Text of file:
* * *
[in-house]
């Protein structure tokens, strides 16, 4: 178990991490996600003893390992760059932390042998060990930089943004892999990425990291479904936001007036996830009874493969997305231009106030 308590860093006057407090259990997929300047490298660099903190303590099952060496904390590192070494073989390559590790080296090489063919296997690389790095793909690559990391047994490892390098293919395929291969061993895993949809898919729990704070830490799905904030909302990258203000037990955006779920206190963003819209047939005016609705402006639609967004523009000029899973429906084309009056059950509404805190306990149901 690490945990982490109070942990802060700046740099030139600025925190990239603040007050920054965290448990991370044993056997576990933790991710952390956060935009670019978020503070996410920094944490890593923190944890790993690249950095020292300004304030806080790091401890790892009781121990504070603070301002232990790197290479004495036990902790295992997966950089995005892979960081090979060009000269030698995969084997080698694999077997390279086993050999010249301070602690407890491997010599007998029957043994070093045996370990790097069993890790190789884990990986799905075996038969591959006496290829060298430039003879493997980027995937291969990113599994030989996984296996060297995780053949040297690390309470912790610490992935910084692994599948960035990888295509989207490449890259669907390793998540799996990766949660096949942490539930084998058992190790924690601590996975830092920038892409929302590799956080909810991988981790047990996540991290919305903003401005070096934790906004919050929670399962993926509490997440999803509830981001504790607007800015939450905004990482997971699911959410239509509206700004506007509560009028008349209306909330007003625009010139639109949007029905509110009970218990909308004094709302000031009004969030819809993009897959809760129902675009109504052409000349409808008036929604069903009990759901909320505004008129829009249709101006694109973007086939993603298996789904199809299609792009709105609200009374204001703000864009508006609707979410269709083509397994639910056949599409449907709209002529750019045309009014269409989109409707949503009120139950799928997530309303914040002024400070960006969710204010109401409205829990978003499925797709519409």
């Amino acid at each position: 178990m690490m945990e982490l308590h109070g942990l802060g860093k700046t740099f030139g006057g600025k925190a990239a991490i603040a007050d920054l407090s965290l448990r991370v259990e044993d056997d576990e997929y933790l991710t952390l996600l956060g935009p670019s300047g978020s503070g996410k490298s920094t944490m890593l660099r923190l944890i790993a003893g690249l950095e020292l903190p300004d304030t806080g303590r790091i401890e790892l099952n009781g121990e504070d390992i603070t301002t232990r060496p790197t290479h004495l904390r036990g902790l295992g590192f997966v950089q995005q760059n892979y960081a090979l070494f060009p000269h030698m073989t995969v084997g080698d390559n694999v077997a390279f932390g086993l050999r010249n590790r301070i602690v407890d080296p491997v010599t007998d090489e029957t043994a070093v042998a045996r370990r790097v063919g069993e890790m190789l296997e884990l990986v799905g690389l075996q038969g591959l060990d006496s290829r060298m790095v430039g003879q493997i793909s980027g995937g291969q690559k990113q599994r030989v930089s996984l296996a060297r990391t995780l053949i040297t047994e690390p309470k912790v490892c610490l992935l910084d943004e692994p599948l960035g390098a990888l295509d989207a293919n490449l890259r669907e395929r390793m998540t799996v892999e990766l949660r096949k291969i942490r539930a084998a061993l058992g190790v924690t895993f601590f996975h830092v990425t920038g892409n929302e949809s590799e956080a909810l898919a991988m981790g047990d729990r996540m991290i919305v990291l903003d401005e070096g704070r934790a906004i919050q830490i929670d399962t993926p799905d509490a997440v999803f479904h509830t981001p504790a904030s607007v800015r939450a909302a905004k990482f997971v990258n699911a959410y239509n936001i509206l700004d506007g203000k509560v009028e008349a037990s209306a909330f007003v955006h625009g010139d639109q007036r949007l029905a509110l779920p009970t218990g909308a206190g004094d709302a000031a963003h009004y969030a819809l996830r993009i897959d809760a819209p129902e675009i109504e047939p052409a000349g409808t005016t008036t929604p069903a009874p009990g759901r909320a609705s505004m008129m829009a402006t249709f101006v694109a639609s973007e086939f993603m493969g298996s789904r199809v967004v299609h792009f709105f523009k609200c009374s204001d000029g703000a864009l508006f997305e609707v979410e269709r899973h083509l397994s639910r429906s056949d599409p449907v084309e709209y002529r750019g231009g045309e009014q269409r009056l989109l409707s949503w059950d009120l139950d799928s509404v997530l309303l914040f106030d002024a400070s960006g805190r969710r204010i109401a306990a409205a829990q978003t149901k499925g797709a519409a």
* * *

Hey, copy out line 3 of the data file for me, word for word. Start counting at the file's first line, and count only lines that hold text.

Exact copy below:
């Amino acid at each position: 178990m690490m945990e982490l308590h109070g942990l802060g860093k700046t740099f030139g006057g600025k925190a990239a991490i603040a007050d920054l407090s965290l448990r991370v259990e044993d056997d576990e997929y933790l991710t952390l996600l956060g935009p670019s300047g978020s503070g996410k490298s920094t944490m890593l660099r923190l944890i790993a003893g690249l950095e020292l903190p300004d304030t806080g303590r790091i401890e790892l099952n009781g121990e504070d390992i603070t301002t232990r060496p790197t290479h004495l904390r036990g902790l295992g590192f997966v950089q995005q760059n892979y960081a090979l070494f060009p000269h030698m073989t995969v084997g080698d390559n694999v077997a390279f932390g086993l050999r010249n590790r301070i602690v407890d080296p491997v010599t007998d090489e029957t043994a070093v042998a045996r370990r790097v063919g069993e890790m190789l296997e884990l990986v799905g690389l075996q038969g591959l060990d006496s290829r060298m790095v430039g003879q493997i793909s980027g995937g291969q690559k990113q599994r030989v930089s996984l296996a060297r990391t995780l053949i040297t047994e690390p309470k912790v490892c610490l992935l910084d943004e692994p599948l960035g390098a990888l295509d989207a293919n490449l890259r669907e395929r390793m998540t799996v892999e990766l949660r096949k291969i942490r539930a084998a061993l058992g190790v924690t895993f601590f996975h830092v990425t920038g892409n929302e949809s590799e956080a909810l898919a991988m981790g047990d729990r996540m991290i919305v990291l903003d401005e070096g704070r934790a906004i919050q830490i929670d399962t993926p799905d509490a997440v999803f479904h509830t981001p504790a904030s607007v800015r939450a909302a905004k990482f997971v990258n699911a959410y239509n936001i509206l700004d506007g203000k509560v009028e008349a037990s209306a909330f007003v955006h625009g010139d639109q007036r949007l029905a509110l779920p009970t218990g909308a206190g004094d709302a000031a963003h009004y969030a819809l996830r993009i897959d809760a819209p129902e675009i109504e047939p052409a000349g409808t005016t008036t929604p069903a009874p009990g759901r909320a609705s505004m008129m829009a402006t249709f101006v694109a639609s973007e086939f993603m493969g298996s789904r199809v967004v299609h792009f709105f523009k609200c009374s204001d000029g703000a864009l508006f997305e609707v979410e269709r899973h083509l397994s639910r429906s056949d599409p449907v084309e709209y002529r750019g231009g045309e009014q269409r009056l989109l409707s949503w059950d009120l139950d799928s509404v997530l309303l914040f106030d002024a400070s960006g805190r969710r204010i109401a306990a409205a829990q978003t149901k499925g797709a519409a």